Discussion of Chondroblastoma
- Chondroblastomas are benign cartilaginous lesions
- Represent less than 1% of all bone tumors
- Most common presenting symptom is pain, which may be severe and limit movement in the adjacent joint.
- Most patients are less than 20 years of age
- Men are more commonly affected than women.
- Chondroblastoma does not undergo spontaneous resolution if left untreated; therefore, intervention is necessary to stop progression and alleviate pain.
- Treatment options include:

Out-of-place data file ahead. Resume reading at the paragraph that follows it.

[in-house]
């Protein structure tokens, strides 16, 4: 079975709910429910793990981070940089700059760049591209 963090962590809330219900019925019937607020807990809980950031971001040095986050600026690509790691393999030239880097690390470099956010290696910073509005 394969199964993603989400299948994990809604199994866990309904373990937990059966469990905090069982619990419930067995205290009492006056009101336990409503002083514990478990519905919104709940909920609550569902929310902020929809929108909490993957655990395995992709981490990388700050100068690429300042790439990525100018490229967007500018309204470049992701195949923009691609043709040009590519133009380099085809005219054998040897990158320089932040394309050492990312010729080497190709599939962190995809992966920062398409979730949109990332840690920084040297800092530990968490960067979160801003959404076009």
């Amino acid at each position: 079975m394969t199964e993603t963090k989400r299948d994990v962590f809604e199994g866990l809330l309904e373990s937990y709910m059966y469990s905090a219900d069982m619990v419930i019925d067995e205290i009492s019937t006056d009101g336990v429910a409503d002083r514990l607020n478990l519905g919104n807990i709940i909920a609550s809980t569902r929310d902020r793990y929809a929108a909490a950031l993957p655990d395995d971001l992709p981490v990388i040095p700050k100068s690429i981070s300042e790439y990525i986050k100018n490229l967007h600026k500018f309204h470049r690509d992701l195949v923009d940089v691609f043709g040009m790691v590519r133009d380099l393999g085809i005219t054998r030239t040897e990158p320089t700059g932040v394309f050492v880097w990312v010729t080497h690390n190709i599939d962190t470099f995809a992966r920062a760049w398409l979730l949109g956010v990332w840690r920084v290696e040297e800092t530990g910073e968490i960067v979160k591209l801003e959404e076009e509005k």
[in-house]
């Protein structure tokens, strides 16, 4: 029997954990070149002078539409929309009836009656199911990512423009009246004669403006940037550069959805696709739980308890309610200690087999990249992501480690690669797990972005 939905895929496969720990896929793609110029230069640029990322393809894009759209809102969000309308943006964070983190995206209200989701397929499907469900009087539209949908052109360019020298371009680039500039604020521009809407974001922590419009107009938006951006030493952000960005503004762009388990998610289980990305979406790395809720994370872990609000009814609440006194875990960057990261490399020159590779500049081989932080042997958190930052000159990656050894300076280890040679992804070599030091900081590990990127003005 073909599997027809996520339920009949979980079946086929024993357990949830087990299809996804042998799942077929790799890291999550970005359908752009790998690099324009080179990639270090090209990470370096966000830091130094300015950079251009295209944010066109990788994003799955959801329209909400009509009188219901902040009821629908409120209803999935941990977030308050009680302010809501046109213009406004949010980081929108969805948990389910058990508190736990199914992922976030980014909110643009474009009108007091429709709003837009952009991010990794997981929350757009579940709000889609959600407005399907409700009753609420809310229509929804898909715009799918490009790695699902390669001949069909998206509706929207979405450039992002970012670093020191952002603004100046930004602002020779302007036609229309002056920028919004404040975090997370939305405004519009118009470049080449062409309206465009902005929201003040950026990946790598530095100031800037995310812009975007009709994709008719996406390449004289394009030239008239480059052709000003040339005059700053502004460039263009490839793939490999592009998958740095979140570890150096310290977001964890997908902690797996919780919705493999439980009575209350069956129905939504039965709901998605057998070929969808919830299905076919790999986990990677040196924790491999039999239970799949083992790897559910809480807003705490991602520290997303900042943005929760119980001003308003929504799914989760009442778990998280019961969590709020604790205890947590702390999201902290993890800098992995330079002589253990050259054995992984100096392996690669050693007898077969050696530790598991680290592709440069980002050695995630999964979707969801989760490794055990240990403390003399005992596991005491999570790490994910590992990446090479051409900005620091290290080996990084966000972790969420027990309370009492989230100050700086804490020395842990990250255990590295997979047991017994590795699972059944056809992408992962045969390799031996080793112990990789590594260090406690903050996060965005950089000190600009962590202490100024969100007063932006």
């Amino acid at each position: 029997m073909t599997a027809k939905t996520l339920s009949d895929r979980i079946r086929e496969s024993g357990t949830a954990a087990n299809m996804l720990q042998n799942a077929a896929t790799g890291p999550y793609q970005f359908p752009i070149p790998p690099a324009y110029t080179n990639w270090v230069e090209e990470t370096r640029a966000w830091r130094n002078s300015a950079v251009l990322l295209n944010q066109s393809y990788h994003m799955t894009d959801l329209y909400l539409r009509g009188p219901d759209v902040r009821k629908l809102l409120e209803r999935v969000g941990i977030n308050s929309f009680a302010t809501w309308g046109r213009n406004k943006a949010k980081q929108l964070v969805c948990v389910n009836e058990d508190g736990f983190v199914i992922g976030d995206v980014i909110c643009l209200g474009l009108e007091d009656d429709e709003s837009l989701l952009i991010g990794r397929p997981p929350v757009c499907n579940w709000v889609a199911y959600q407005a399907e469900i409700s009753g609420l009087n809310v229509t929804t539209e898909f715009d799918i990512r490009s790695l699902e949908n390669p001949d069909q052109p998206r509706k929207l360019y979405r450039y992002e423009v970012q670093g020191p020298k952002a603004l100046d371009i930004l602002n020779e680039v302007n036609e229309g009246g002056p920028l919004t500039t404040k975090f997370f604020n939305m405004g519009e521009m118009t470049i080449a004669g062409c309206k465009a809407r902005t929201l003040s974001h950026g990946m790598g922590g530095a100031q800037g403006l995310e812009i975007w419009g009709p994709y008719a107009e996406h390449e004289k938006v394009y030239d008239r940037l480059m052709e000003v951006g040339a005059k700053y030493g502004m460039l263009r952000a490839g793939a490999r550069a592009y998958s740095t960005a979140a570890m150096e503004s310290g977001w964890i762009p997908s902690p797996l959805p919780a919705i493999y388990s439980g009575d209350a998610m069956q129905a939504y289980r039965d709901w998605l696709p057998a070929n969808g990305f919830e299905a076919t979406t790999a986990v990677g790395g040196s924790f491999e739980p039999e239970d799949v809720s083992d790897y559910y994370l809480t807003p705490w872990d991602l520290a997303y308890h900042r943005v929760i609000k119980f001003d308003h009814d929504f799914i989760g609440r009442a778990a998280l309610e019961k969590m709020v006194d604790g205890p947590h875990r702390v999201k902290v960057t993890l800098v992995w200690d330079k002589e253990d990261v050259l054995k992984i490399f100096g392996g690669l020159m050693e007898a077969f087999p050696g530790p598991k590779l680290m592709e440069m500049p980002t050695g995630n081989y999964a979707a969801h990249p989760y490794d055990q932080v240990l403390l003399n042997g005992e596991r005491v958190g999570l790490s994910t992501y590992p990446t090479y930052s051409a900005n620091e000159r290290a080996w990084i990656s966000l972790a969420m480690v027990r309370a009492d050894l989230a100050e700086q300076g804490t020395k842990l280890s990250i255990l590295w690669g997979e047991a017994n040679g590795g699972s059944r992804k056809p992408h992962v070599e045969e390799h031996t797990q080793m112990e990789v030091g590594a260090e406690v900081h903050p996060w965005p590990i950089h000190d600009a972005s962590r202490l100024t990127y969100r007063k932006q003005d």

- Curettage and packing of the area with bone graft or polymethylmethacrylate.
- Focused radio-frequency heat ablation.
 Imaging Findings for Chondroblastoma
- Chondroblastomas are well defined lytic lesions arising in the epiphysis or apophysis of a long tubular bone such as the femur, humerus, and tibia.
- Calcifications are seen in up to 50% of cases.
 See Also
 External Links
 References for Chondroblastoma
- Joel K. Erickson, Daniel I. Rosenthal, David J. Zaleske, Mark C. Gebhardt, and Justin M. Cates. Primary Treatment of Chondroblastoma with Percutaneous Radio-frequency Heat Ablation: Report of Three Cases. Radiology 2001 221: 463-468.
- PT Weatherall, GE Maale, DB Mendelsohn, CS Sherry, WE Erdman, and HR Pascoe. Chondroblastoma: classic and confusing appearance at MR imaging. Radiology 1994 190: 467-474.